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Is China’s Energy Policy Transforming Its Foreign Strategy?

On today’s geopolitical stage, China is a key actor, whose decisions strongly influence the course of actions towards which the international arena is moving. It has been mentioned that the twenty-first century has been a time of progress inside the country and for its worldwide relations. Alongside addressing its domestic challenges, the nation’s leaders have additionally been refashioning their country's international strategy to all the more likely fit what they perceive as ‘China’s place in a changing world order’. Moreover, even if its status as a superpower is still meet with some forms of scepticism, the 2013 Pew survey of global attitudes found that the country is now popularly thought of as the world’s leading economic power.

China is troubled by the environmental threats. From issues regarding rising sea levels to air pollution, there is an increasing demand for tackling climate change-related concerns. This is a particular case, as the nation’s rapid growth is still taking place and the government needs to find a balance between providing energy up to the levels of demand, securing existing sources and addressing environmental issues for ecological protection. Accordingly, the energy mix needs to be diversified and the interest in sustainable fuels has increased. Now, ‘environmental protection which was once seen as a costly impediment to growth has become both a social necessity and an industrial opportunity’. Becoming the world’s largest emitter of CO2 in 2006, its reliance on coal and the rise of oil demand constitutes urgent issues that need to be addressed. The country’s economic expansion brought along its necessity to import natural resources. Moreover, it is predicted that ‘China’s import dependency will continue to grow, with imports reaching 75 percent of total consumption’. Nonetheless, the initial concerns in regard to ensuring supplies, are now combined with the considerations for environmental degradation, from issues about rising sea levels to air pollution and health problems. Because ‘the state is home to around 20% of the world’s population but has five to seven percent of freshwater resources and under 10% of the world’s arable land,’ the government is forced to act quickly. An assortment of projections and situations have been created to expound what steps it ought to or could take to compel, and in the end, decrease its outflows from energy use. In this sense, the Airborne Pollution Prevention and Control Action Plan was set in 2013 to reduce the use of coal consumption, as it is a key driver of air pollution. Moreover, it aims to replace coal with natural gas, which has also further implications for import, as the gas demand is bigger than what the country can produce domestically. Still, natural gas is a transition bridge from fossil fuels to clean forms of power. When it comes to renewables, with 60% of the worldwide solar cell production and the largest wind market, China is the dominant manufacturer, which implicitly offers the country a high ranked position on the global stage. Furthermore, it is a great financial backer in cleantech.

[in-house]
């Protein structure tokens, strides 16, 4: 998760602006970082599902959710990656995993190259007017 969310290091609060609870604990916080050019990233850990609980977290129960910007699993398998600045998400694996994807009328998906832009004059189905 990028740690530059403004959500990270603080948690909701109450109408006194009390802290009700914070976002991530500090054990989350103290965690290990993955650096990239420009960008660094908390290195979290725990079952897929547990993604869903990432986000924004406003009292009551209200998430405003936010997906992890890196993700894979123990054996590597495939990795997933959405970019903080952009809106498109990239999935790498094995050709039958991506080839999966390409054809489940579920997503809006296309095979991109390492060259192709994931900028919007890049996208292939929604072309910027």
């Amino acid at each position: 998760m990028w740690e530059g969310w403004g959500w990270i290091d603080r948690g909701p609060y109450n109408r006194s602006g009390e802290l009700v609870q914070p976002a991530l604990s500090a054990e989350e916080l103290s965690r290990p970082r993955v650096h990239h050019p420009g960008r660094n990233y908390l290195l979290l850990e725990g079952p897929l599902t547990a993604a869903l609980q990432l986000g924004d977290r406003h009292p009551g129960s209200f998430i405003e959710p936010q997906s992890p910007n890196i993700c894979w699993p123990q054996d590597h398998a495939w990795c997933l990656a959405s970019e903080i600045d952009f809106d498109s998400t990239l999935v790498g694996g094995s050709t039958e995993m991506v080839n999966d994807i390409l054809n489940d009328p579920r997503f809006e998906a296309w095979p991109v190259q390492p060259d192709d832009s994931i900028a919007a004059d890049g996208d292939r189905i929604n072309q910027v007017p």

Therefore, how does the interest in the new forms of energy shapes China’s foreign policy? To begin with, the state has a huge potential of being the climate leader. In the last six years, ‘it has invested over US$100 billion a year in domestic renewable energy projects’. As a consequence, sustainable consumption grew on a worldwide scale, due to domestic use and exports. Despite the country’s position in the talks during the Copenhagen Summit, often perceived as a ‘villain of global climate’, and less enthusiastic of engagement, there is still a huge probability that the Beijing might offer sustainable solution. In response to security concerns with respect to dependency, the state is working for a transition to a low-carbon economy with the aim of domestically accommodating its energy needs. The implications of its interest in new forms of generated power are both geopolitical and economic, and the progressions are probably going to incorporate the rise of new pioneers throughout the globe, innovating examples of exchange and the advancement of new partnerships. These adjustments will be the cause of precariousness in certain regions of the world which have developed reliant on oil and gas incomes. The report issued by the Global Commission on the Geopolitics of Energy Transformation underlines that ‘the renewables revolution enhances the global leadership of China, reduces the influence of fossil fuel exporters and brings energy independence to countries around the world’.

One may argue that the Beijing’s current energy policies and its desire to step aside from fossil fuels are due to its trade war with the United States. The vulnerabilities of Chinese imports of Western-dominated oil and gas markets created greater insecurities. In the light of the transition, the country managed to obtain the following: a demand for new forms of resources but also a better position on the geopolitical stage. On one side, demand for metals such as lithium or cobalt, used in power batteries and rare earth minerals are shifting the direction in which the country’s foreign policy is pursued. On the other side, these new investments reduces dependency on foreign sources. Moreover, its ‘technological expertise in this sector has established it as a leading exporter of clean energy technology and could help cement the country’s technological dominance’. It is hard to predict where China will position on the global stage in the following years, but it will be for sure one of the climate leaders.


Written by Raluca Zaharia


Raluca Zaharia is a columnist at DecipherGrey.


Photograph: 林 慕尧 / Chris Lim|Flickr.com